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close this bookBoiling Point No. 30 - April 1993 (ITDG - ITDG, 1993, 48 p.)
View the documentSales & Subsidies
View the documentWhy Commercialization for Stoves ?
View the documentReport of the International Seminar on Stove Commercialization
View the documentCommercial Marketing for the Indian NPIC- National Programme on Improved Chulhas
View the documentA Commercial Drop in an Ocean of Subsidy
View the documentCommercialization of Kenya's Rural Stove Programme
View the documentAhibenso - The Improved Ghana Coalpot
View the documentCooking Stoves for Commercial, Sustainable Production & Dissemination in Africa
View the documentPoor Project Planning & Unsuitable Stoves
View the documentChulhas for Tibetan, Communities in India
View the documentGTZ Section
View the documentStove Dissemination in China
View the documentStove Designing For Successful Marketing
View the documentPractical Tips for a Marketing Strategy
View the documentESMAP in the 1990s
View the documentFiji Woodburning Stoves
View the documentThe Health Impacts of Biomass & Coal Smoke in Africa
View the documentSmoke Gets in your Eyes-and Forms Cataracts
View the documentNEWS

Stove Dissemination in China

by Lui Hongpeng, Engineer, Project Officer of Dept. of Energy and Environmental Protection, Ministry of Agriculture, CHINA

By the end of 1990, the Chinese government had selected 786 pilot counties, one third of the whole country, to popularize the improved stoves. 129 million improved stoves were built - that means nearly 58% of rural households had new stoves to cook on and 18 million rural households own the commercialized stoves.

Commercialized stoves means that the whole or parts of improved stoves are made in factories and sold in shops. Since 1988, the Chinese government has supplemented by 50% the stoves commercialization proportion in its National Improved Stoves Pilot County Evaluation Criteria (formulated by the Ministry of Agriculture), in order to promote quality and high efficiency as well as strengthen the results of stoves dissemination. Thus, stoves commercialization has gained great attention and developed rapidly.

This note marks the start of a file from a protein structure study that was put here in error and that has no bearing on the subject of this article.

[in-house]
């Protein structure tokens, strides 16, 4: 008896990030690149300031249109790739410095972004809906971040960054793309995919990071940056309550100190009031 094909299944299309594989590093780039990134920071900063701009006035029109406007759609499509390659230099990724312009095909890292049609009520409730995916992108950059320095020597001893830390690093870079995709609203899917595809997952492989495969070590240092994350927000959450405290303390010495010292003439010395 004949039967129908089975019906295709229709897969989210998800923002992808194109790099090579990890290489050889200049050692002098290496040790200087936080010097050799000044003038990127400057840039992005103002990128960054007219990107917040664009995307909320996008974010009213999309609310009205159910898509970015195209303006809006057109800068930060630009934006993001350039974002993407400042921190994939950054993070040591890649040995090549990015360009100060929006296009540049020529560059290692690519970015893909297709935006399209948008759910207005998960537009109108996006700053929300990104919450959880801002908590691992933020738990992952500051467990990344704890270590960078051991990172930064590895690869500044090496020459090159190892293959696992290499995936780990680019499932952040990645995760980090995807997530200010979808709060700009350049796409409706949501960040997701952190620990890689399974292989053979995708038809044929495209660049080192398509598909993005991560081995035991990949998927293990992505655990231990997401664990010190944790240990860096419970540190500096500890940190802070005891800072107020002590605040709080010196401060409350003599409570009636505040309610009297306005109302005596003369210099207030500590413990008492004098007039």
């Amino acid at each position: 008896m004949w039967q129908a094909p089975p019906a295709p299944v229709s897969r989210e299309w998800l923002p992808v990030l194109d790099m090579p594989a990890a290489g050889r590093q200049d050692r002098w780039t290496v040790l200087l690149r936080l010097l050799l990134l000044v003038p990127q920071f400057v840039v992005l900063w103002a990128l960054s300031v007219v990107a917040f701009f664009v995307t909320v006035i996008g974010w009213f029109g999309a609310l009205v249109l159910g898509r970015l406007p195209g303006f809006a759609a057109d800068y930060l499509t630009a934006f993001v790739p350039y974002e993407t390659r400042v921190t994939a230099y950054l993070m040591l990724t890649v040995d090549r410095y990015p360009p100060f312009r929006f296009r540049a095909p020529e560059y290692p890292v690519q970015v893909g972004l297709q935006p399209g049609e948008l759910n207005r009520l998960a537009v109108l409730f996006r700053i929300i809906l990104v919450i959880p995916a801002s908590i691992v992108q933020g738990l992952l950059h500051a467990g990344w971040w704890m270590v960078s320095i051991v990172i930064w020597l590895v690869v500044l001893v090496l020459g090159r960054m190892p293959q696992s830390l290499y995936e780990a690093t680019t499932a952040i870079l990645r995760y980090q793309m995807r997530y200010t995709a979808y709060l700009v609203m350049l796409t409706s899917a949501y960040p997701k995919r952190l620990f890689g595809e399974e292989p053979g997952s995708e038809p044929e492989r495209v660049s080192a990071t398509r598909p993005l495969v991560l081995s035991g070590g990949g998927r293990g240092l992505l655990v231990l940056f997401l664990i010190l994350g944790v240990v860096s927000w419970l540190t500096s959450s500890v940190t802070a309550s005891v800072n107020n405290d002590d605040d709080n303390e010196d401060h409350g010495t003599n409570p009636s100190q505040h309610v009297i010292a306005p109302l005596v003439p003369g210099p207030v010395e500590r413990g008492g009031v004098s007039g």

Institutions and organizations at different levels began to research and produce various stoves to suit the different cooking/food habits in rural households. Some of these were welcomed by farmers and country Rural Energy Extension Offices - responsible for improved stove promotion. For instance, the NG-I/NG-II firewood saving stoves which could be installed by mould. A national centre (NTC) was set up by the Ministry of Agriculture in 1990 to test the efficiency and quality of firewood and coal saving stoves for rural households.

Improved Stoves Commercialized Constraints

Although the Chinese government subsidized the National Improved Stoves Pilot County for demonstration and technical training, most rural households still cannot afford the new stoves for the following reasons:

· Higher prices The average pace of improved stoves in the markets is 150 yuan (1U$=5.8 yuan). Some stoves with multi-functions are from 30010 500 yuan even to 1,000 yuan. This would be accepted by fanners in coastal areas and suburbs, but not in middle and western where the income of farmers is less than 300 yuan.

· Lack of coordination of production, supply and sale The improved stoves manufacturing is a new industry, still lacking techniques and financial support. In addition, there are some different customs from place to place, especially in China with about 1 billion population in rural areas. Retail sellers know little about the distribution structures and cannot react quickly when users have trouble with their stoves.

· Transportation Most of the stoves are heavy and large and easily damaged and so are difficult to transport long distances. Generally, the distribution network for a factory is about 50 to 100km.